• PO 1.  Describe the benefits of community service.
      • PO 2.  Discuss the character traits (e.g., respect, responsibility, fairness, involvement) that are important to the preservation and improvement of constitutional democracy in the United States.
      • PO 3.  Describe the importance of citizens being actively involved in the democratic process (i.e., voting, student government, involvement in political decision making, analyzing issues, petitioning public officials).
      • PO 4. Explain the obligations and responsibilities of citizenship:
        • upholding the Constitution
        • obeying the law
        • paying taxes
        • registering for selective service
        • jury duty
      • PO 5.  Describe the impact that the following had on rights for individuals and groups:
        • Jim Crow Laws – literacy test, poll taxes, Grandfather Clause
        • Civil Rights Movement (i.e., Martin Luther King, Jr., Rosa Parks)
        • desegregation – military, schools, transportation, sports
        • United Farm Workers (i.e., César Chavez)
        • National Organization for Women (NOW) – Equal Rights Amendment (ERA)

Grades 9-12

  • Strand 1: American History
    • Concept 4: Revolution and New Nation
      • PO 1.  Assess the economic, political, and social reasons for the American Revolution:
        • British attempts to tax and regulate colonial trade as a result of the French and Indian War
        • colonists’ reaction to British policy ideas expressed in the Declaration of Independence
      • PO 2.  Analyze the effects of European involvement in the American Revolution on the outcome of the war.
        PO 3.  Describe the significance of major events in the Revolutionary War:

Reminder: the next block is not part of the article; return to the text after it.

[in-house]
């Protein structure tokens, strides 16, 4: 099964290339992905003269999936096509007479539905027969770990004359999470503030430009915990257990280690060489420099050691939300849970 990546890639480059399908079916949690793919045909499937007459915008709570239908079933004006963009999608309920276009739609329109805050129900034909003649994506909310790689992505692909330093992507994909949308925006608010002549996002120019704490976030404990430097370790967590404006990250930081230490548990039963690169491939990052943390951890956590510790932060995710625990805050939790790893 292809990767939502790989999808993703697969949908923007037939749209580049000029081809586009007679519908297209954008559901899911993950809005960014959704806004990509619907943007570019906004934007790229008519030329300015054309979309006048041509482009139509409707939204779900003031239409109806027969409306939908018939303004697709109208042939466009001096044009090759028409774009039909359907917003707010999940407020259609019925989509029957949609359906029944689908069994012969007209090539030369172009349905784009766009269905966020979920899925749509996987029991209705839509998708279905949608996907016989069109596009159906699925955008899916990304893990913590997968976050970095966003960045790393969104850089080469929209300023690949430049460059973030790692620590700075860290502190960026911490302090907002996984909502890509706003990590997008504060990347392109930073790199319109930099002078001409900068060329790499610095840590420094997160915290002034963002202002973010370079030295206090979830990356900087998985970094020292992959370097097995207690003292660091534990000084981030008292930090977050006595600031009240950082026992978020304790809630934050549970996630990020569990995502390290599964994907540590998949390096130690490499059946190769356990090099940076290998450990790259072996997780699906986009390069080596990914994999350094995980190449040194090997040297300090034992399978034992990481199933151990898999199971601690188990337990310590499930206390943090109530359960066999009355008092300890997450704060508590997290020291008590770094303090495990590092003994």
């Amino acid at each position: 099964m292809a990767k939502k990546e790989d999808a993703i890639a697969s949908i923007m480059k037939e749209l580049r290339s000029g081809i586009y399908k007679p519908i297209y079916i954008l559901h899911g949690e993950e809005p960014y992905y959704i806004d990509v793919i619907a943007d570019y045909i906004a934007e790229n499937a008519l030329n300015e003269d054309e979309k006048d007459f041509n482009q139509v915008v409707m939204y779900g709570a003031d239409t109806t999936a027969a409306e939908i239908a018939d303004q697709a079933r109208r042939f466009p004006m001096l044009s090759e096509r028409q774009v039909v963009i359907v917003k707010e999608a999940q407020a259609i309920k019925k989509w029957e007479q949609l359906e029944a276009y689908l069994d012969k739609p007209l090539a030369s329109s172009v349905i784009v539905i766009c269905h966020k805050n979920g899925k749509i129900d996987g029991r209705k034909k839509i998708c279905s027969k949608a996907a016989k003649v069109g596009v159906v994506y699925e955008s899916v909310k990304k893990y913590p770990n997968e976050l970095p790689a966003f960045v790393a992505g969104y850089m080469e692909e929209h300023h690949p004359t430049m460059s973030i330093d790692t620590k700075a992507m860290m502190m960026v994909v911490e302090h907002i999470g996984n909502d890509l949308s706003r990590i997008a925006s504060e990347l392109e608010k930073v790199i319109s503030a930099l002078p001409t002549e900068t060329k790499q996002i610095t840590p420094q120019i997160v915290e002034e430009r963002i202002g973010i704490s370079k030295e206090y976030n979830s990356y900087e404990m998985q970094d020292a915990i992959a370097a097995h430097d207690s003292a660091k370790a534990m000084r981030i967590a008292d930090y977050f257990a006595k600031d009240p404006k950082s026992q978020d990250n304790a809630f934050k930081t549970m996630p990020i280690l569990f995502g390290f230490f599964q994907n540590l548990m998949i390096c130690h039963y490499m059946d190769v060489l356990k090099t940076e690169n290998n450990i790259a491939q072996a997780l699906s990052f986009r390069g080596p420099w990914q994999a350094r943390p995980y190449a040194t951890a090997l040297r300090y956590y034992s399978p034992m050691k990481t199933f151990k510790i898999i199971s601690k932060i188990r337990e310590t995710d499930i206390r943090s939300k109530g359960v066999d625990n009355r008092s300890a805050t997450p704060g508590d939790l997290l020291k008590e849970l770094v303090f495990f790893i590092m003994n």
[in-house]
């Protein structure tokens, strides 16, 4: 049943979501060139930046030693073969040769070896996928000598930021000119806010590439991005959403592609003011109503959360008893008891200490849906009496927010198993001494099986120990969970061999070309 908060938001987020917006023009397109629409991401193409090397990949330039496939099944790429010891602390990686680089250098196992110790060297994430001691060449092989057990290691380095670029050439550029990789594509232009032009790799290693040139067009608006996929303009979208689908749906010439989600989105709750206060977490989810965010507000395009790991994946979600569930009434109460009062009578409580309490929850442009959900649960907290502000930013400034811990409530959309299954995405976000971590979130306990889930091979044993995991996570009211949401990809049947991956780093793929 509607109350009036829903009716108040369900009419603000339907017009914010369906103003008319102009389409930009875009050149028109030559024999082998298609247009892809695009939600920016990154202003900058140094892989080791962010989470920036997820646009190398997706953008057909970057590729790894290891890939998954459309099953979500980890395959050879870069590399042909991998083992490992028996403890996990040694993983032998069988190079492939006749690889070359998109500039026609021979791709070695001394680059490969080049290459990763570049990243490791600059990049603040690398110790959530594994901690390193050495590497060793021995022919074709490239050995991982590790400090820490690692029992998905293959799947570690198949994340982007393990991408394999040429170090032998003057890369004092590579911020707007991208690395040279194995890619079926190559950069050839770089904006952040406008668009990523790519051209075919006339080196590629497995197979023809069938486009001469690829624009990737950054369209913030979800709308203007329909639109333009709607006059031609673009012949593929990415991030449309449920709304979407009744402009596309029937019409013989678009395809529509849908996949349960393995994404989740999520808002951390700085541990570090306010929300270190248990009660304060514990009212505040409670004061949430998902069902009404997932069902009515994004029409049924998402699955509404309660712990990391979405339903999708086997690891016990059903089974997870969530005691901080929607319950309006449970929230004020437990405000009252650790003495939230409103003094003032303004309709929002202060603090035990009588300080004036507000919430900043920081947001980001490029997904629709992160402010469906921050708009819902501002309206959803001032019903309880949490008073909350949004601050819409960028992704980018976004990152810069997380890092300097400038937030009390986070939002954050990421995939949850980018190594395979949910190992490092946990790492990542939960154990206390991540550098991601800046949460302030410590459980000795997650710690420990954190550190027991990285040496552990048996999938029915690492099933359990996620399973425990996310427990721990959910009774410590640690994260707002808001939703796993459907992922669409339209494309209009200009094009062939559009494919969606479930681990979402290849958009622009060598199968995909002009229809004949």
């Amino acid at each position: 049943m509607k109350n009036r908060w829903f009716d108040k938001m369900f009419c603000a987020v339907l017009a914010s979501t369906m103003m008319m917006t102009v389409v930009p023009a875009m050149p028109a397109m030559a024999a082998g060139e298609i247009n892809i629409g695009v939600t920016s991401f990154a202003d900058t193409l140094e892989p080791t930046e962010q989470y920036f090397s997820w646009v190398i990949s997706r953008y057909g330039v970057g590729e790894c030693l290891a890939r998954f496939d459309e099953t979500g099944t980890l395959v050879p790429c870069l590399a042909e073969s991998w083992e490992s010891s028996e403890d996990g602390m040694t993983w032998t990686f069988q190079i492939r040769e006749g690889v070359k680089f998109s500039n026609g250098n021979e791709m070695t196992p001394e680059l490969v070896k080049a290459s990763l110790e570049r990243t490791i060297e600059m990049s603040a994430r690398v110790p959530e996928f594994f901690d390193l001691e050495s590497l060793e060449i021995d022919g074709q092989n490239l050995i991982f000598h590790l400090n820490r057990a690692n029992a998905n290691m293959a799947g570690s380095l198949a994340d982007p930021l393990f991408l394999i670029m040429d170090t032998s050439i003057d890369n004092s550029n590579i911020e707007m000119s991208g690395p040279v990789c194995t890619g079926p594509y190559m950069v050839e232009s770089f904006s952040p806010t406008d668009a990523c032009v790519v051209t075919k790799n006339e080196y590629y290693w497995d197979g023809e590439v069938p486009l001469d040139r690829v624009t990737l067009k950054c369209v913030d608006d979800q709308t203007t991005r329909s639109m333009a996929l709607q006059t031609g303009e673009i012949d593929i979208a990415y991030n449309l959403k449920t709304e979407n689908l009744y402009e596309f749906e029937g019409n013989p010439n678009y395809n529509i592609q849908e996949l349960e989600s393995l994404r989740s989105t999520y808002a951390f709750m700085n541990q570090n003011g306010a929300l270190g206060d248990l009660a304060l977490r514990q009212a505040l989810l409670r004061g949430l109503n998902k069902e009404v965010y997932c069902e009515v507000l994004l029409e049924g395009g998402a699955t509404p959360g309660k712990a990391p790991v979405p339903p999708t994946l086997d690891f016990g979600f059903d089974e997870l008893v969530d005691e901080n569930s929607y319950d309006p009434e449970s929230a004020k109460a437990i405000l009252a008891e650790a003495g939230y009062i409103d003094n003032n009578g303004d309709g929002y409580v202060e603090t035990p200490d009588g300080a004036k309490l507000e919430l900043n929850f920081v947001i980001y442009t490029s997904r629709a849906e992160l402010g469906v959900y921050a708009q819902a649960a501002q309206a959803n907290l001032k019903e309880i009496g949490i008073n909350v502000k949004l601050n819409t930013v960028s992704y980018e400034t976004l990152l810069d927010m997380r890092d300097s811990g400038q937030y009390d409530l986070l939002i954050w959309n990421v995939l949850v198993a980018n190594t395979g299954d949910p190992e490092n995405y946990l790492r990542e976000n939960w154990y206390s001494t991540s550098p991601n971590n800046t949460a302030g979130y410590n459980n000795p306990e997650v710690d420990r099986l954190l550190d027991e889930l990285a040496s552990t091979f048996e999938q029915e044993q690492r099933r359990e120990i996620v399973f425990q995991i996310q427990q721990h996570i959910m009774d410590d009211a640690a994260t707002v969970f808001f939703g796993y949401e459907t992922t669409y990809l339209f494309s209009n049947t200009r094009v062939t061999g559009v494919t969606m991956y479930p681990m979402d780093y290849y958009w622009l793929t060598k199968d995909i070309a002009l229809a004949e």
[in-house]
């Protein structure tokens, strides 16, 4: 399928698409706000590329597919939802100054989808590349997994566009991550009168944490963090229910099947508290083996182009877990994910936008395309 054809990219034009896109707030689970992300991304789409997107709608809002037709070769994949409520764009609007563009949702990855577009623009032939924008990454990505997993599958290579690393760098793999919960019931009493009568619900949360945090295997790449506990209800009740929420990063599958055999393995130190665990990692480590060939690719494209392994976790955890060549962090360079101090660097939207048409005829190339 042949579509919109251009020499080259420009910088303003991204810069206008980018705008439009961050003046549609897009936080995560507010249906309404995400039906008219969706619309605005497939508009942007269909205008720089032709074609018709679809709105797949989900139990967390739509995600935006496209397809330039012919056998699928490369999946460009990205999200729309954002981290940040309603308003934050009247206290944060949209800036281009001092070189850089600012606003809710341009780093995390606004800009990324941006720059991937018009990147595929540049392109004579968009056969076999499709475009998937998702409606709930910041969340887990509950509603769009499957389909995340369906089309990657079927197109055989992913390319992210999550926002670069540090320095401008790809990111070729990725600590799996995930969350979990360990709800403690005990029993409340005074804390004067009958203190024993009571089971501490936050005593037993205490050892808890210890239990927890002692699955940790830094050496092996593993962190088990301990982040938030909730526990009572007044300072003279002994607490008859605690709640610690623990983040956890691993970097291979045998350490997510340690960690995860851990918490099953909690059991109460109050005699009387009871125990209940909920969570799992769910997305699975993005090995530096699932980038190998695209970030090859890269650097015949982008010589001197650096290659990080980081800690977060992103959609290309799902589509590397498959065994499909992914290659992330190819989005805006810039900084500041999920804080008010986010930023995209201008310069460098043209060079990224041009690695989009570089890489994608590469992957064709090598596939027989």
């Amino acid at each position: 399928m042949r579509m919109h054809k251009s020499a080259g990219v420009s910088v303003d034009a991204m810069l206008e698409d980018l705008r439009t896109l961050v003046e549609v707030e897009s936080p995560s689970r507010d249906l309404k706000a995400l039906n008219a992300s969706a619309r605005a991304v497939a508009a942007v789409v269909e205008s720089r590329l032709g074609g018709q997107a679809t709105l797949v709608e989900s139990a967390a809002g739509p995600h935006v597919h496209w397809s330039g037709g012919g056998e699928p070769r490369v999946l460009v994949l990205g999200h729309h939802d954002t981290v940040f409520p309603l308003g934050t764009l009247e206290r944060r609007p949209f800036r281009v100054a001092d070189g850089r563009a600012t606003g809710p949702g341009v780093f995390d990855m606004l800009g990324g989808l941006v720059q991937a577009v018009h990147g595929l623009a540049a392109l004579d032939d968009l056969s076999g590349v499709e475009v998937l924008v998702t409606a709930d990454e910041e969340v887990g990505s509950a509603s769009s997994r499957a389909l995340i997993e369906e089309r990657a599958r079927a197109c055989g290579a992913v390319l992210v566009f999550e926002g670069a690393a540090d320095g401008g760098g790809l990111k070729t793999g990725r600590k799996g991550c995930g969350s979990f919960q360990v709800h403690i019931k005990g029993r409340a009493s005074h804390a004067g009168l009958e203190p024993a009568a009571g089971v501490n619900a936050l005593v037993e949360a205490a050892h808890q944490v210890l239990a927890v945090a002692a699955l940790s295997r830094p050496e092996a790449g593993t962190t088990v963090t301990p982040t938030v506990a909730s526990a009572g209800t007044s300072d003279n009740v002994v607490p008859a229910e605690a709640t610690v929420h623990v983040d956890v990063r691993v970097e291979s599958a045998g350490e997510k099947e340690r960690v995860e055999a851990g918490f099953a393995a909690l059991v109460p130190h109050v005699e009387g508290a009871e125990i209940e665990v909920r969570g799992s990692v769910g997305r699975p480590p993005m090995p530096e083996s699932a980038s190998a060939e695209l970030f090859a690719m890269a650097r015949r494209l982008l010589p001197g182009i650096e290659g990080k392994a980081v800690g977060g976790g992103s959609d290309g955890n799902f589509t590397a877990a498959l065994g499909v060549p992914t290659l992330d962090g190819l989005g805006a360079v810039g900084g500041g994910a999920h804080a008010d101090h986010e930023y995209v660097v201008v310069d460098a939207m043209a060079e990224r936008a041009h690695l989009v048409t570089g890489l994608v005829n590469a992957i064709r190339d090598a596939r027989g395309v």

• Lexington and Concord
          • Bunker Hill
          • Saratoga
          • writing and ratification of the Declaration of Independence
          • Yorktown
        • PO 4.  Analyze how the new national government was created:
          • Albany Plan of Union influenced by the Iroquois Confederation
          • Articles of Confederation
          • Constitutional Convention
          • struggles over ratification of the Constitution
          • creation of the Bill of Rights
        • PO 5.  Examine the significance of the following in the formation of a new nation:
          • presidency of George Washington
          • economic policies of Alexander Hamilton
          • creation of political parties under Thomas Jefferson and Alexander Hamilton
          • the establishment of the Supreme Court as a co-equal third branch of government under John Marshall with cases such as Marbury v. Madison.
        • PO 6.  Examine the experiences and perspectives of the following groups in the new nation:
          • property owners
          • African Americans
          • women
          • Native Americans
          • indentured servants
    • Concept 6: Civil War and Reconstruction
        • PO 1.  Explain the economic, social, and political causes of the Civil War:
          • economic and social differences between the North, South, and West
          • balance of power in the Senate (e.g., Missouri and 1850 Compromises)
          • extension of slavery into the territories (e.g., Dred Scott Decision, the Kansas-Nebraska Act)
          • role of abolitionists (e.g., Frederick Douglass and John Brown)
          • debate over popular sovereignty/states rights
          • Presidential election of 1860
        • PO 2.  Analyze aspects of the Civil War:
          • changes in technology
          • importance of resources
          • turning points
          • military and civilian leaders
          • effect of the Emancipation Proclamation
        • PO 3.  Analyze immediate and long term effects of Reconstruction in post Civil War America:
          • various plans for reconstruction of the South
          • Lincoln’s assassination
            • Johnson’s impeachment
            • Thirteenth, Fourteenth and Fifteenth Amendments
            • resistance to and end of Reconstruction (e.g., Jim Crow laws, KKK, Compromise of 1877)
    • Strand 3: Civics/Government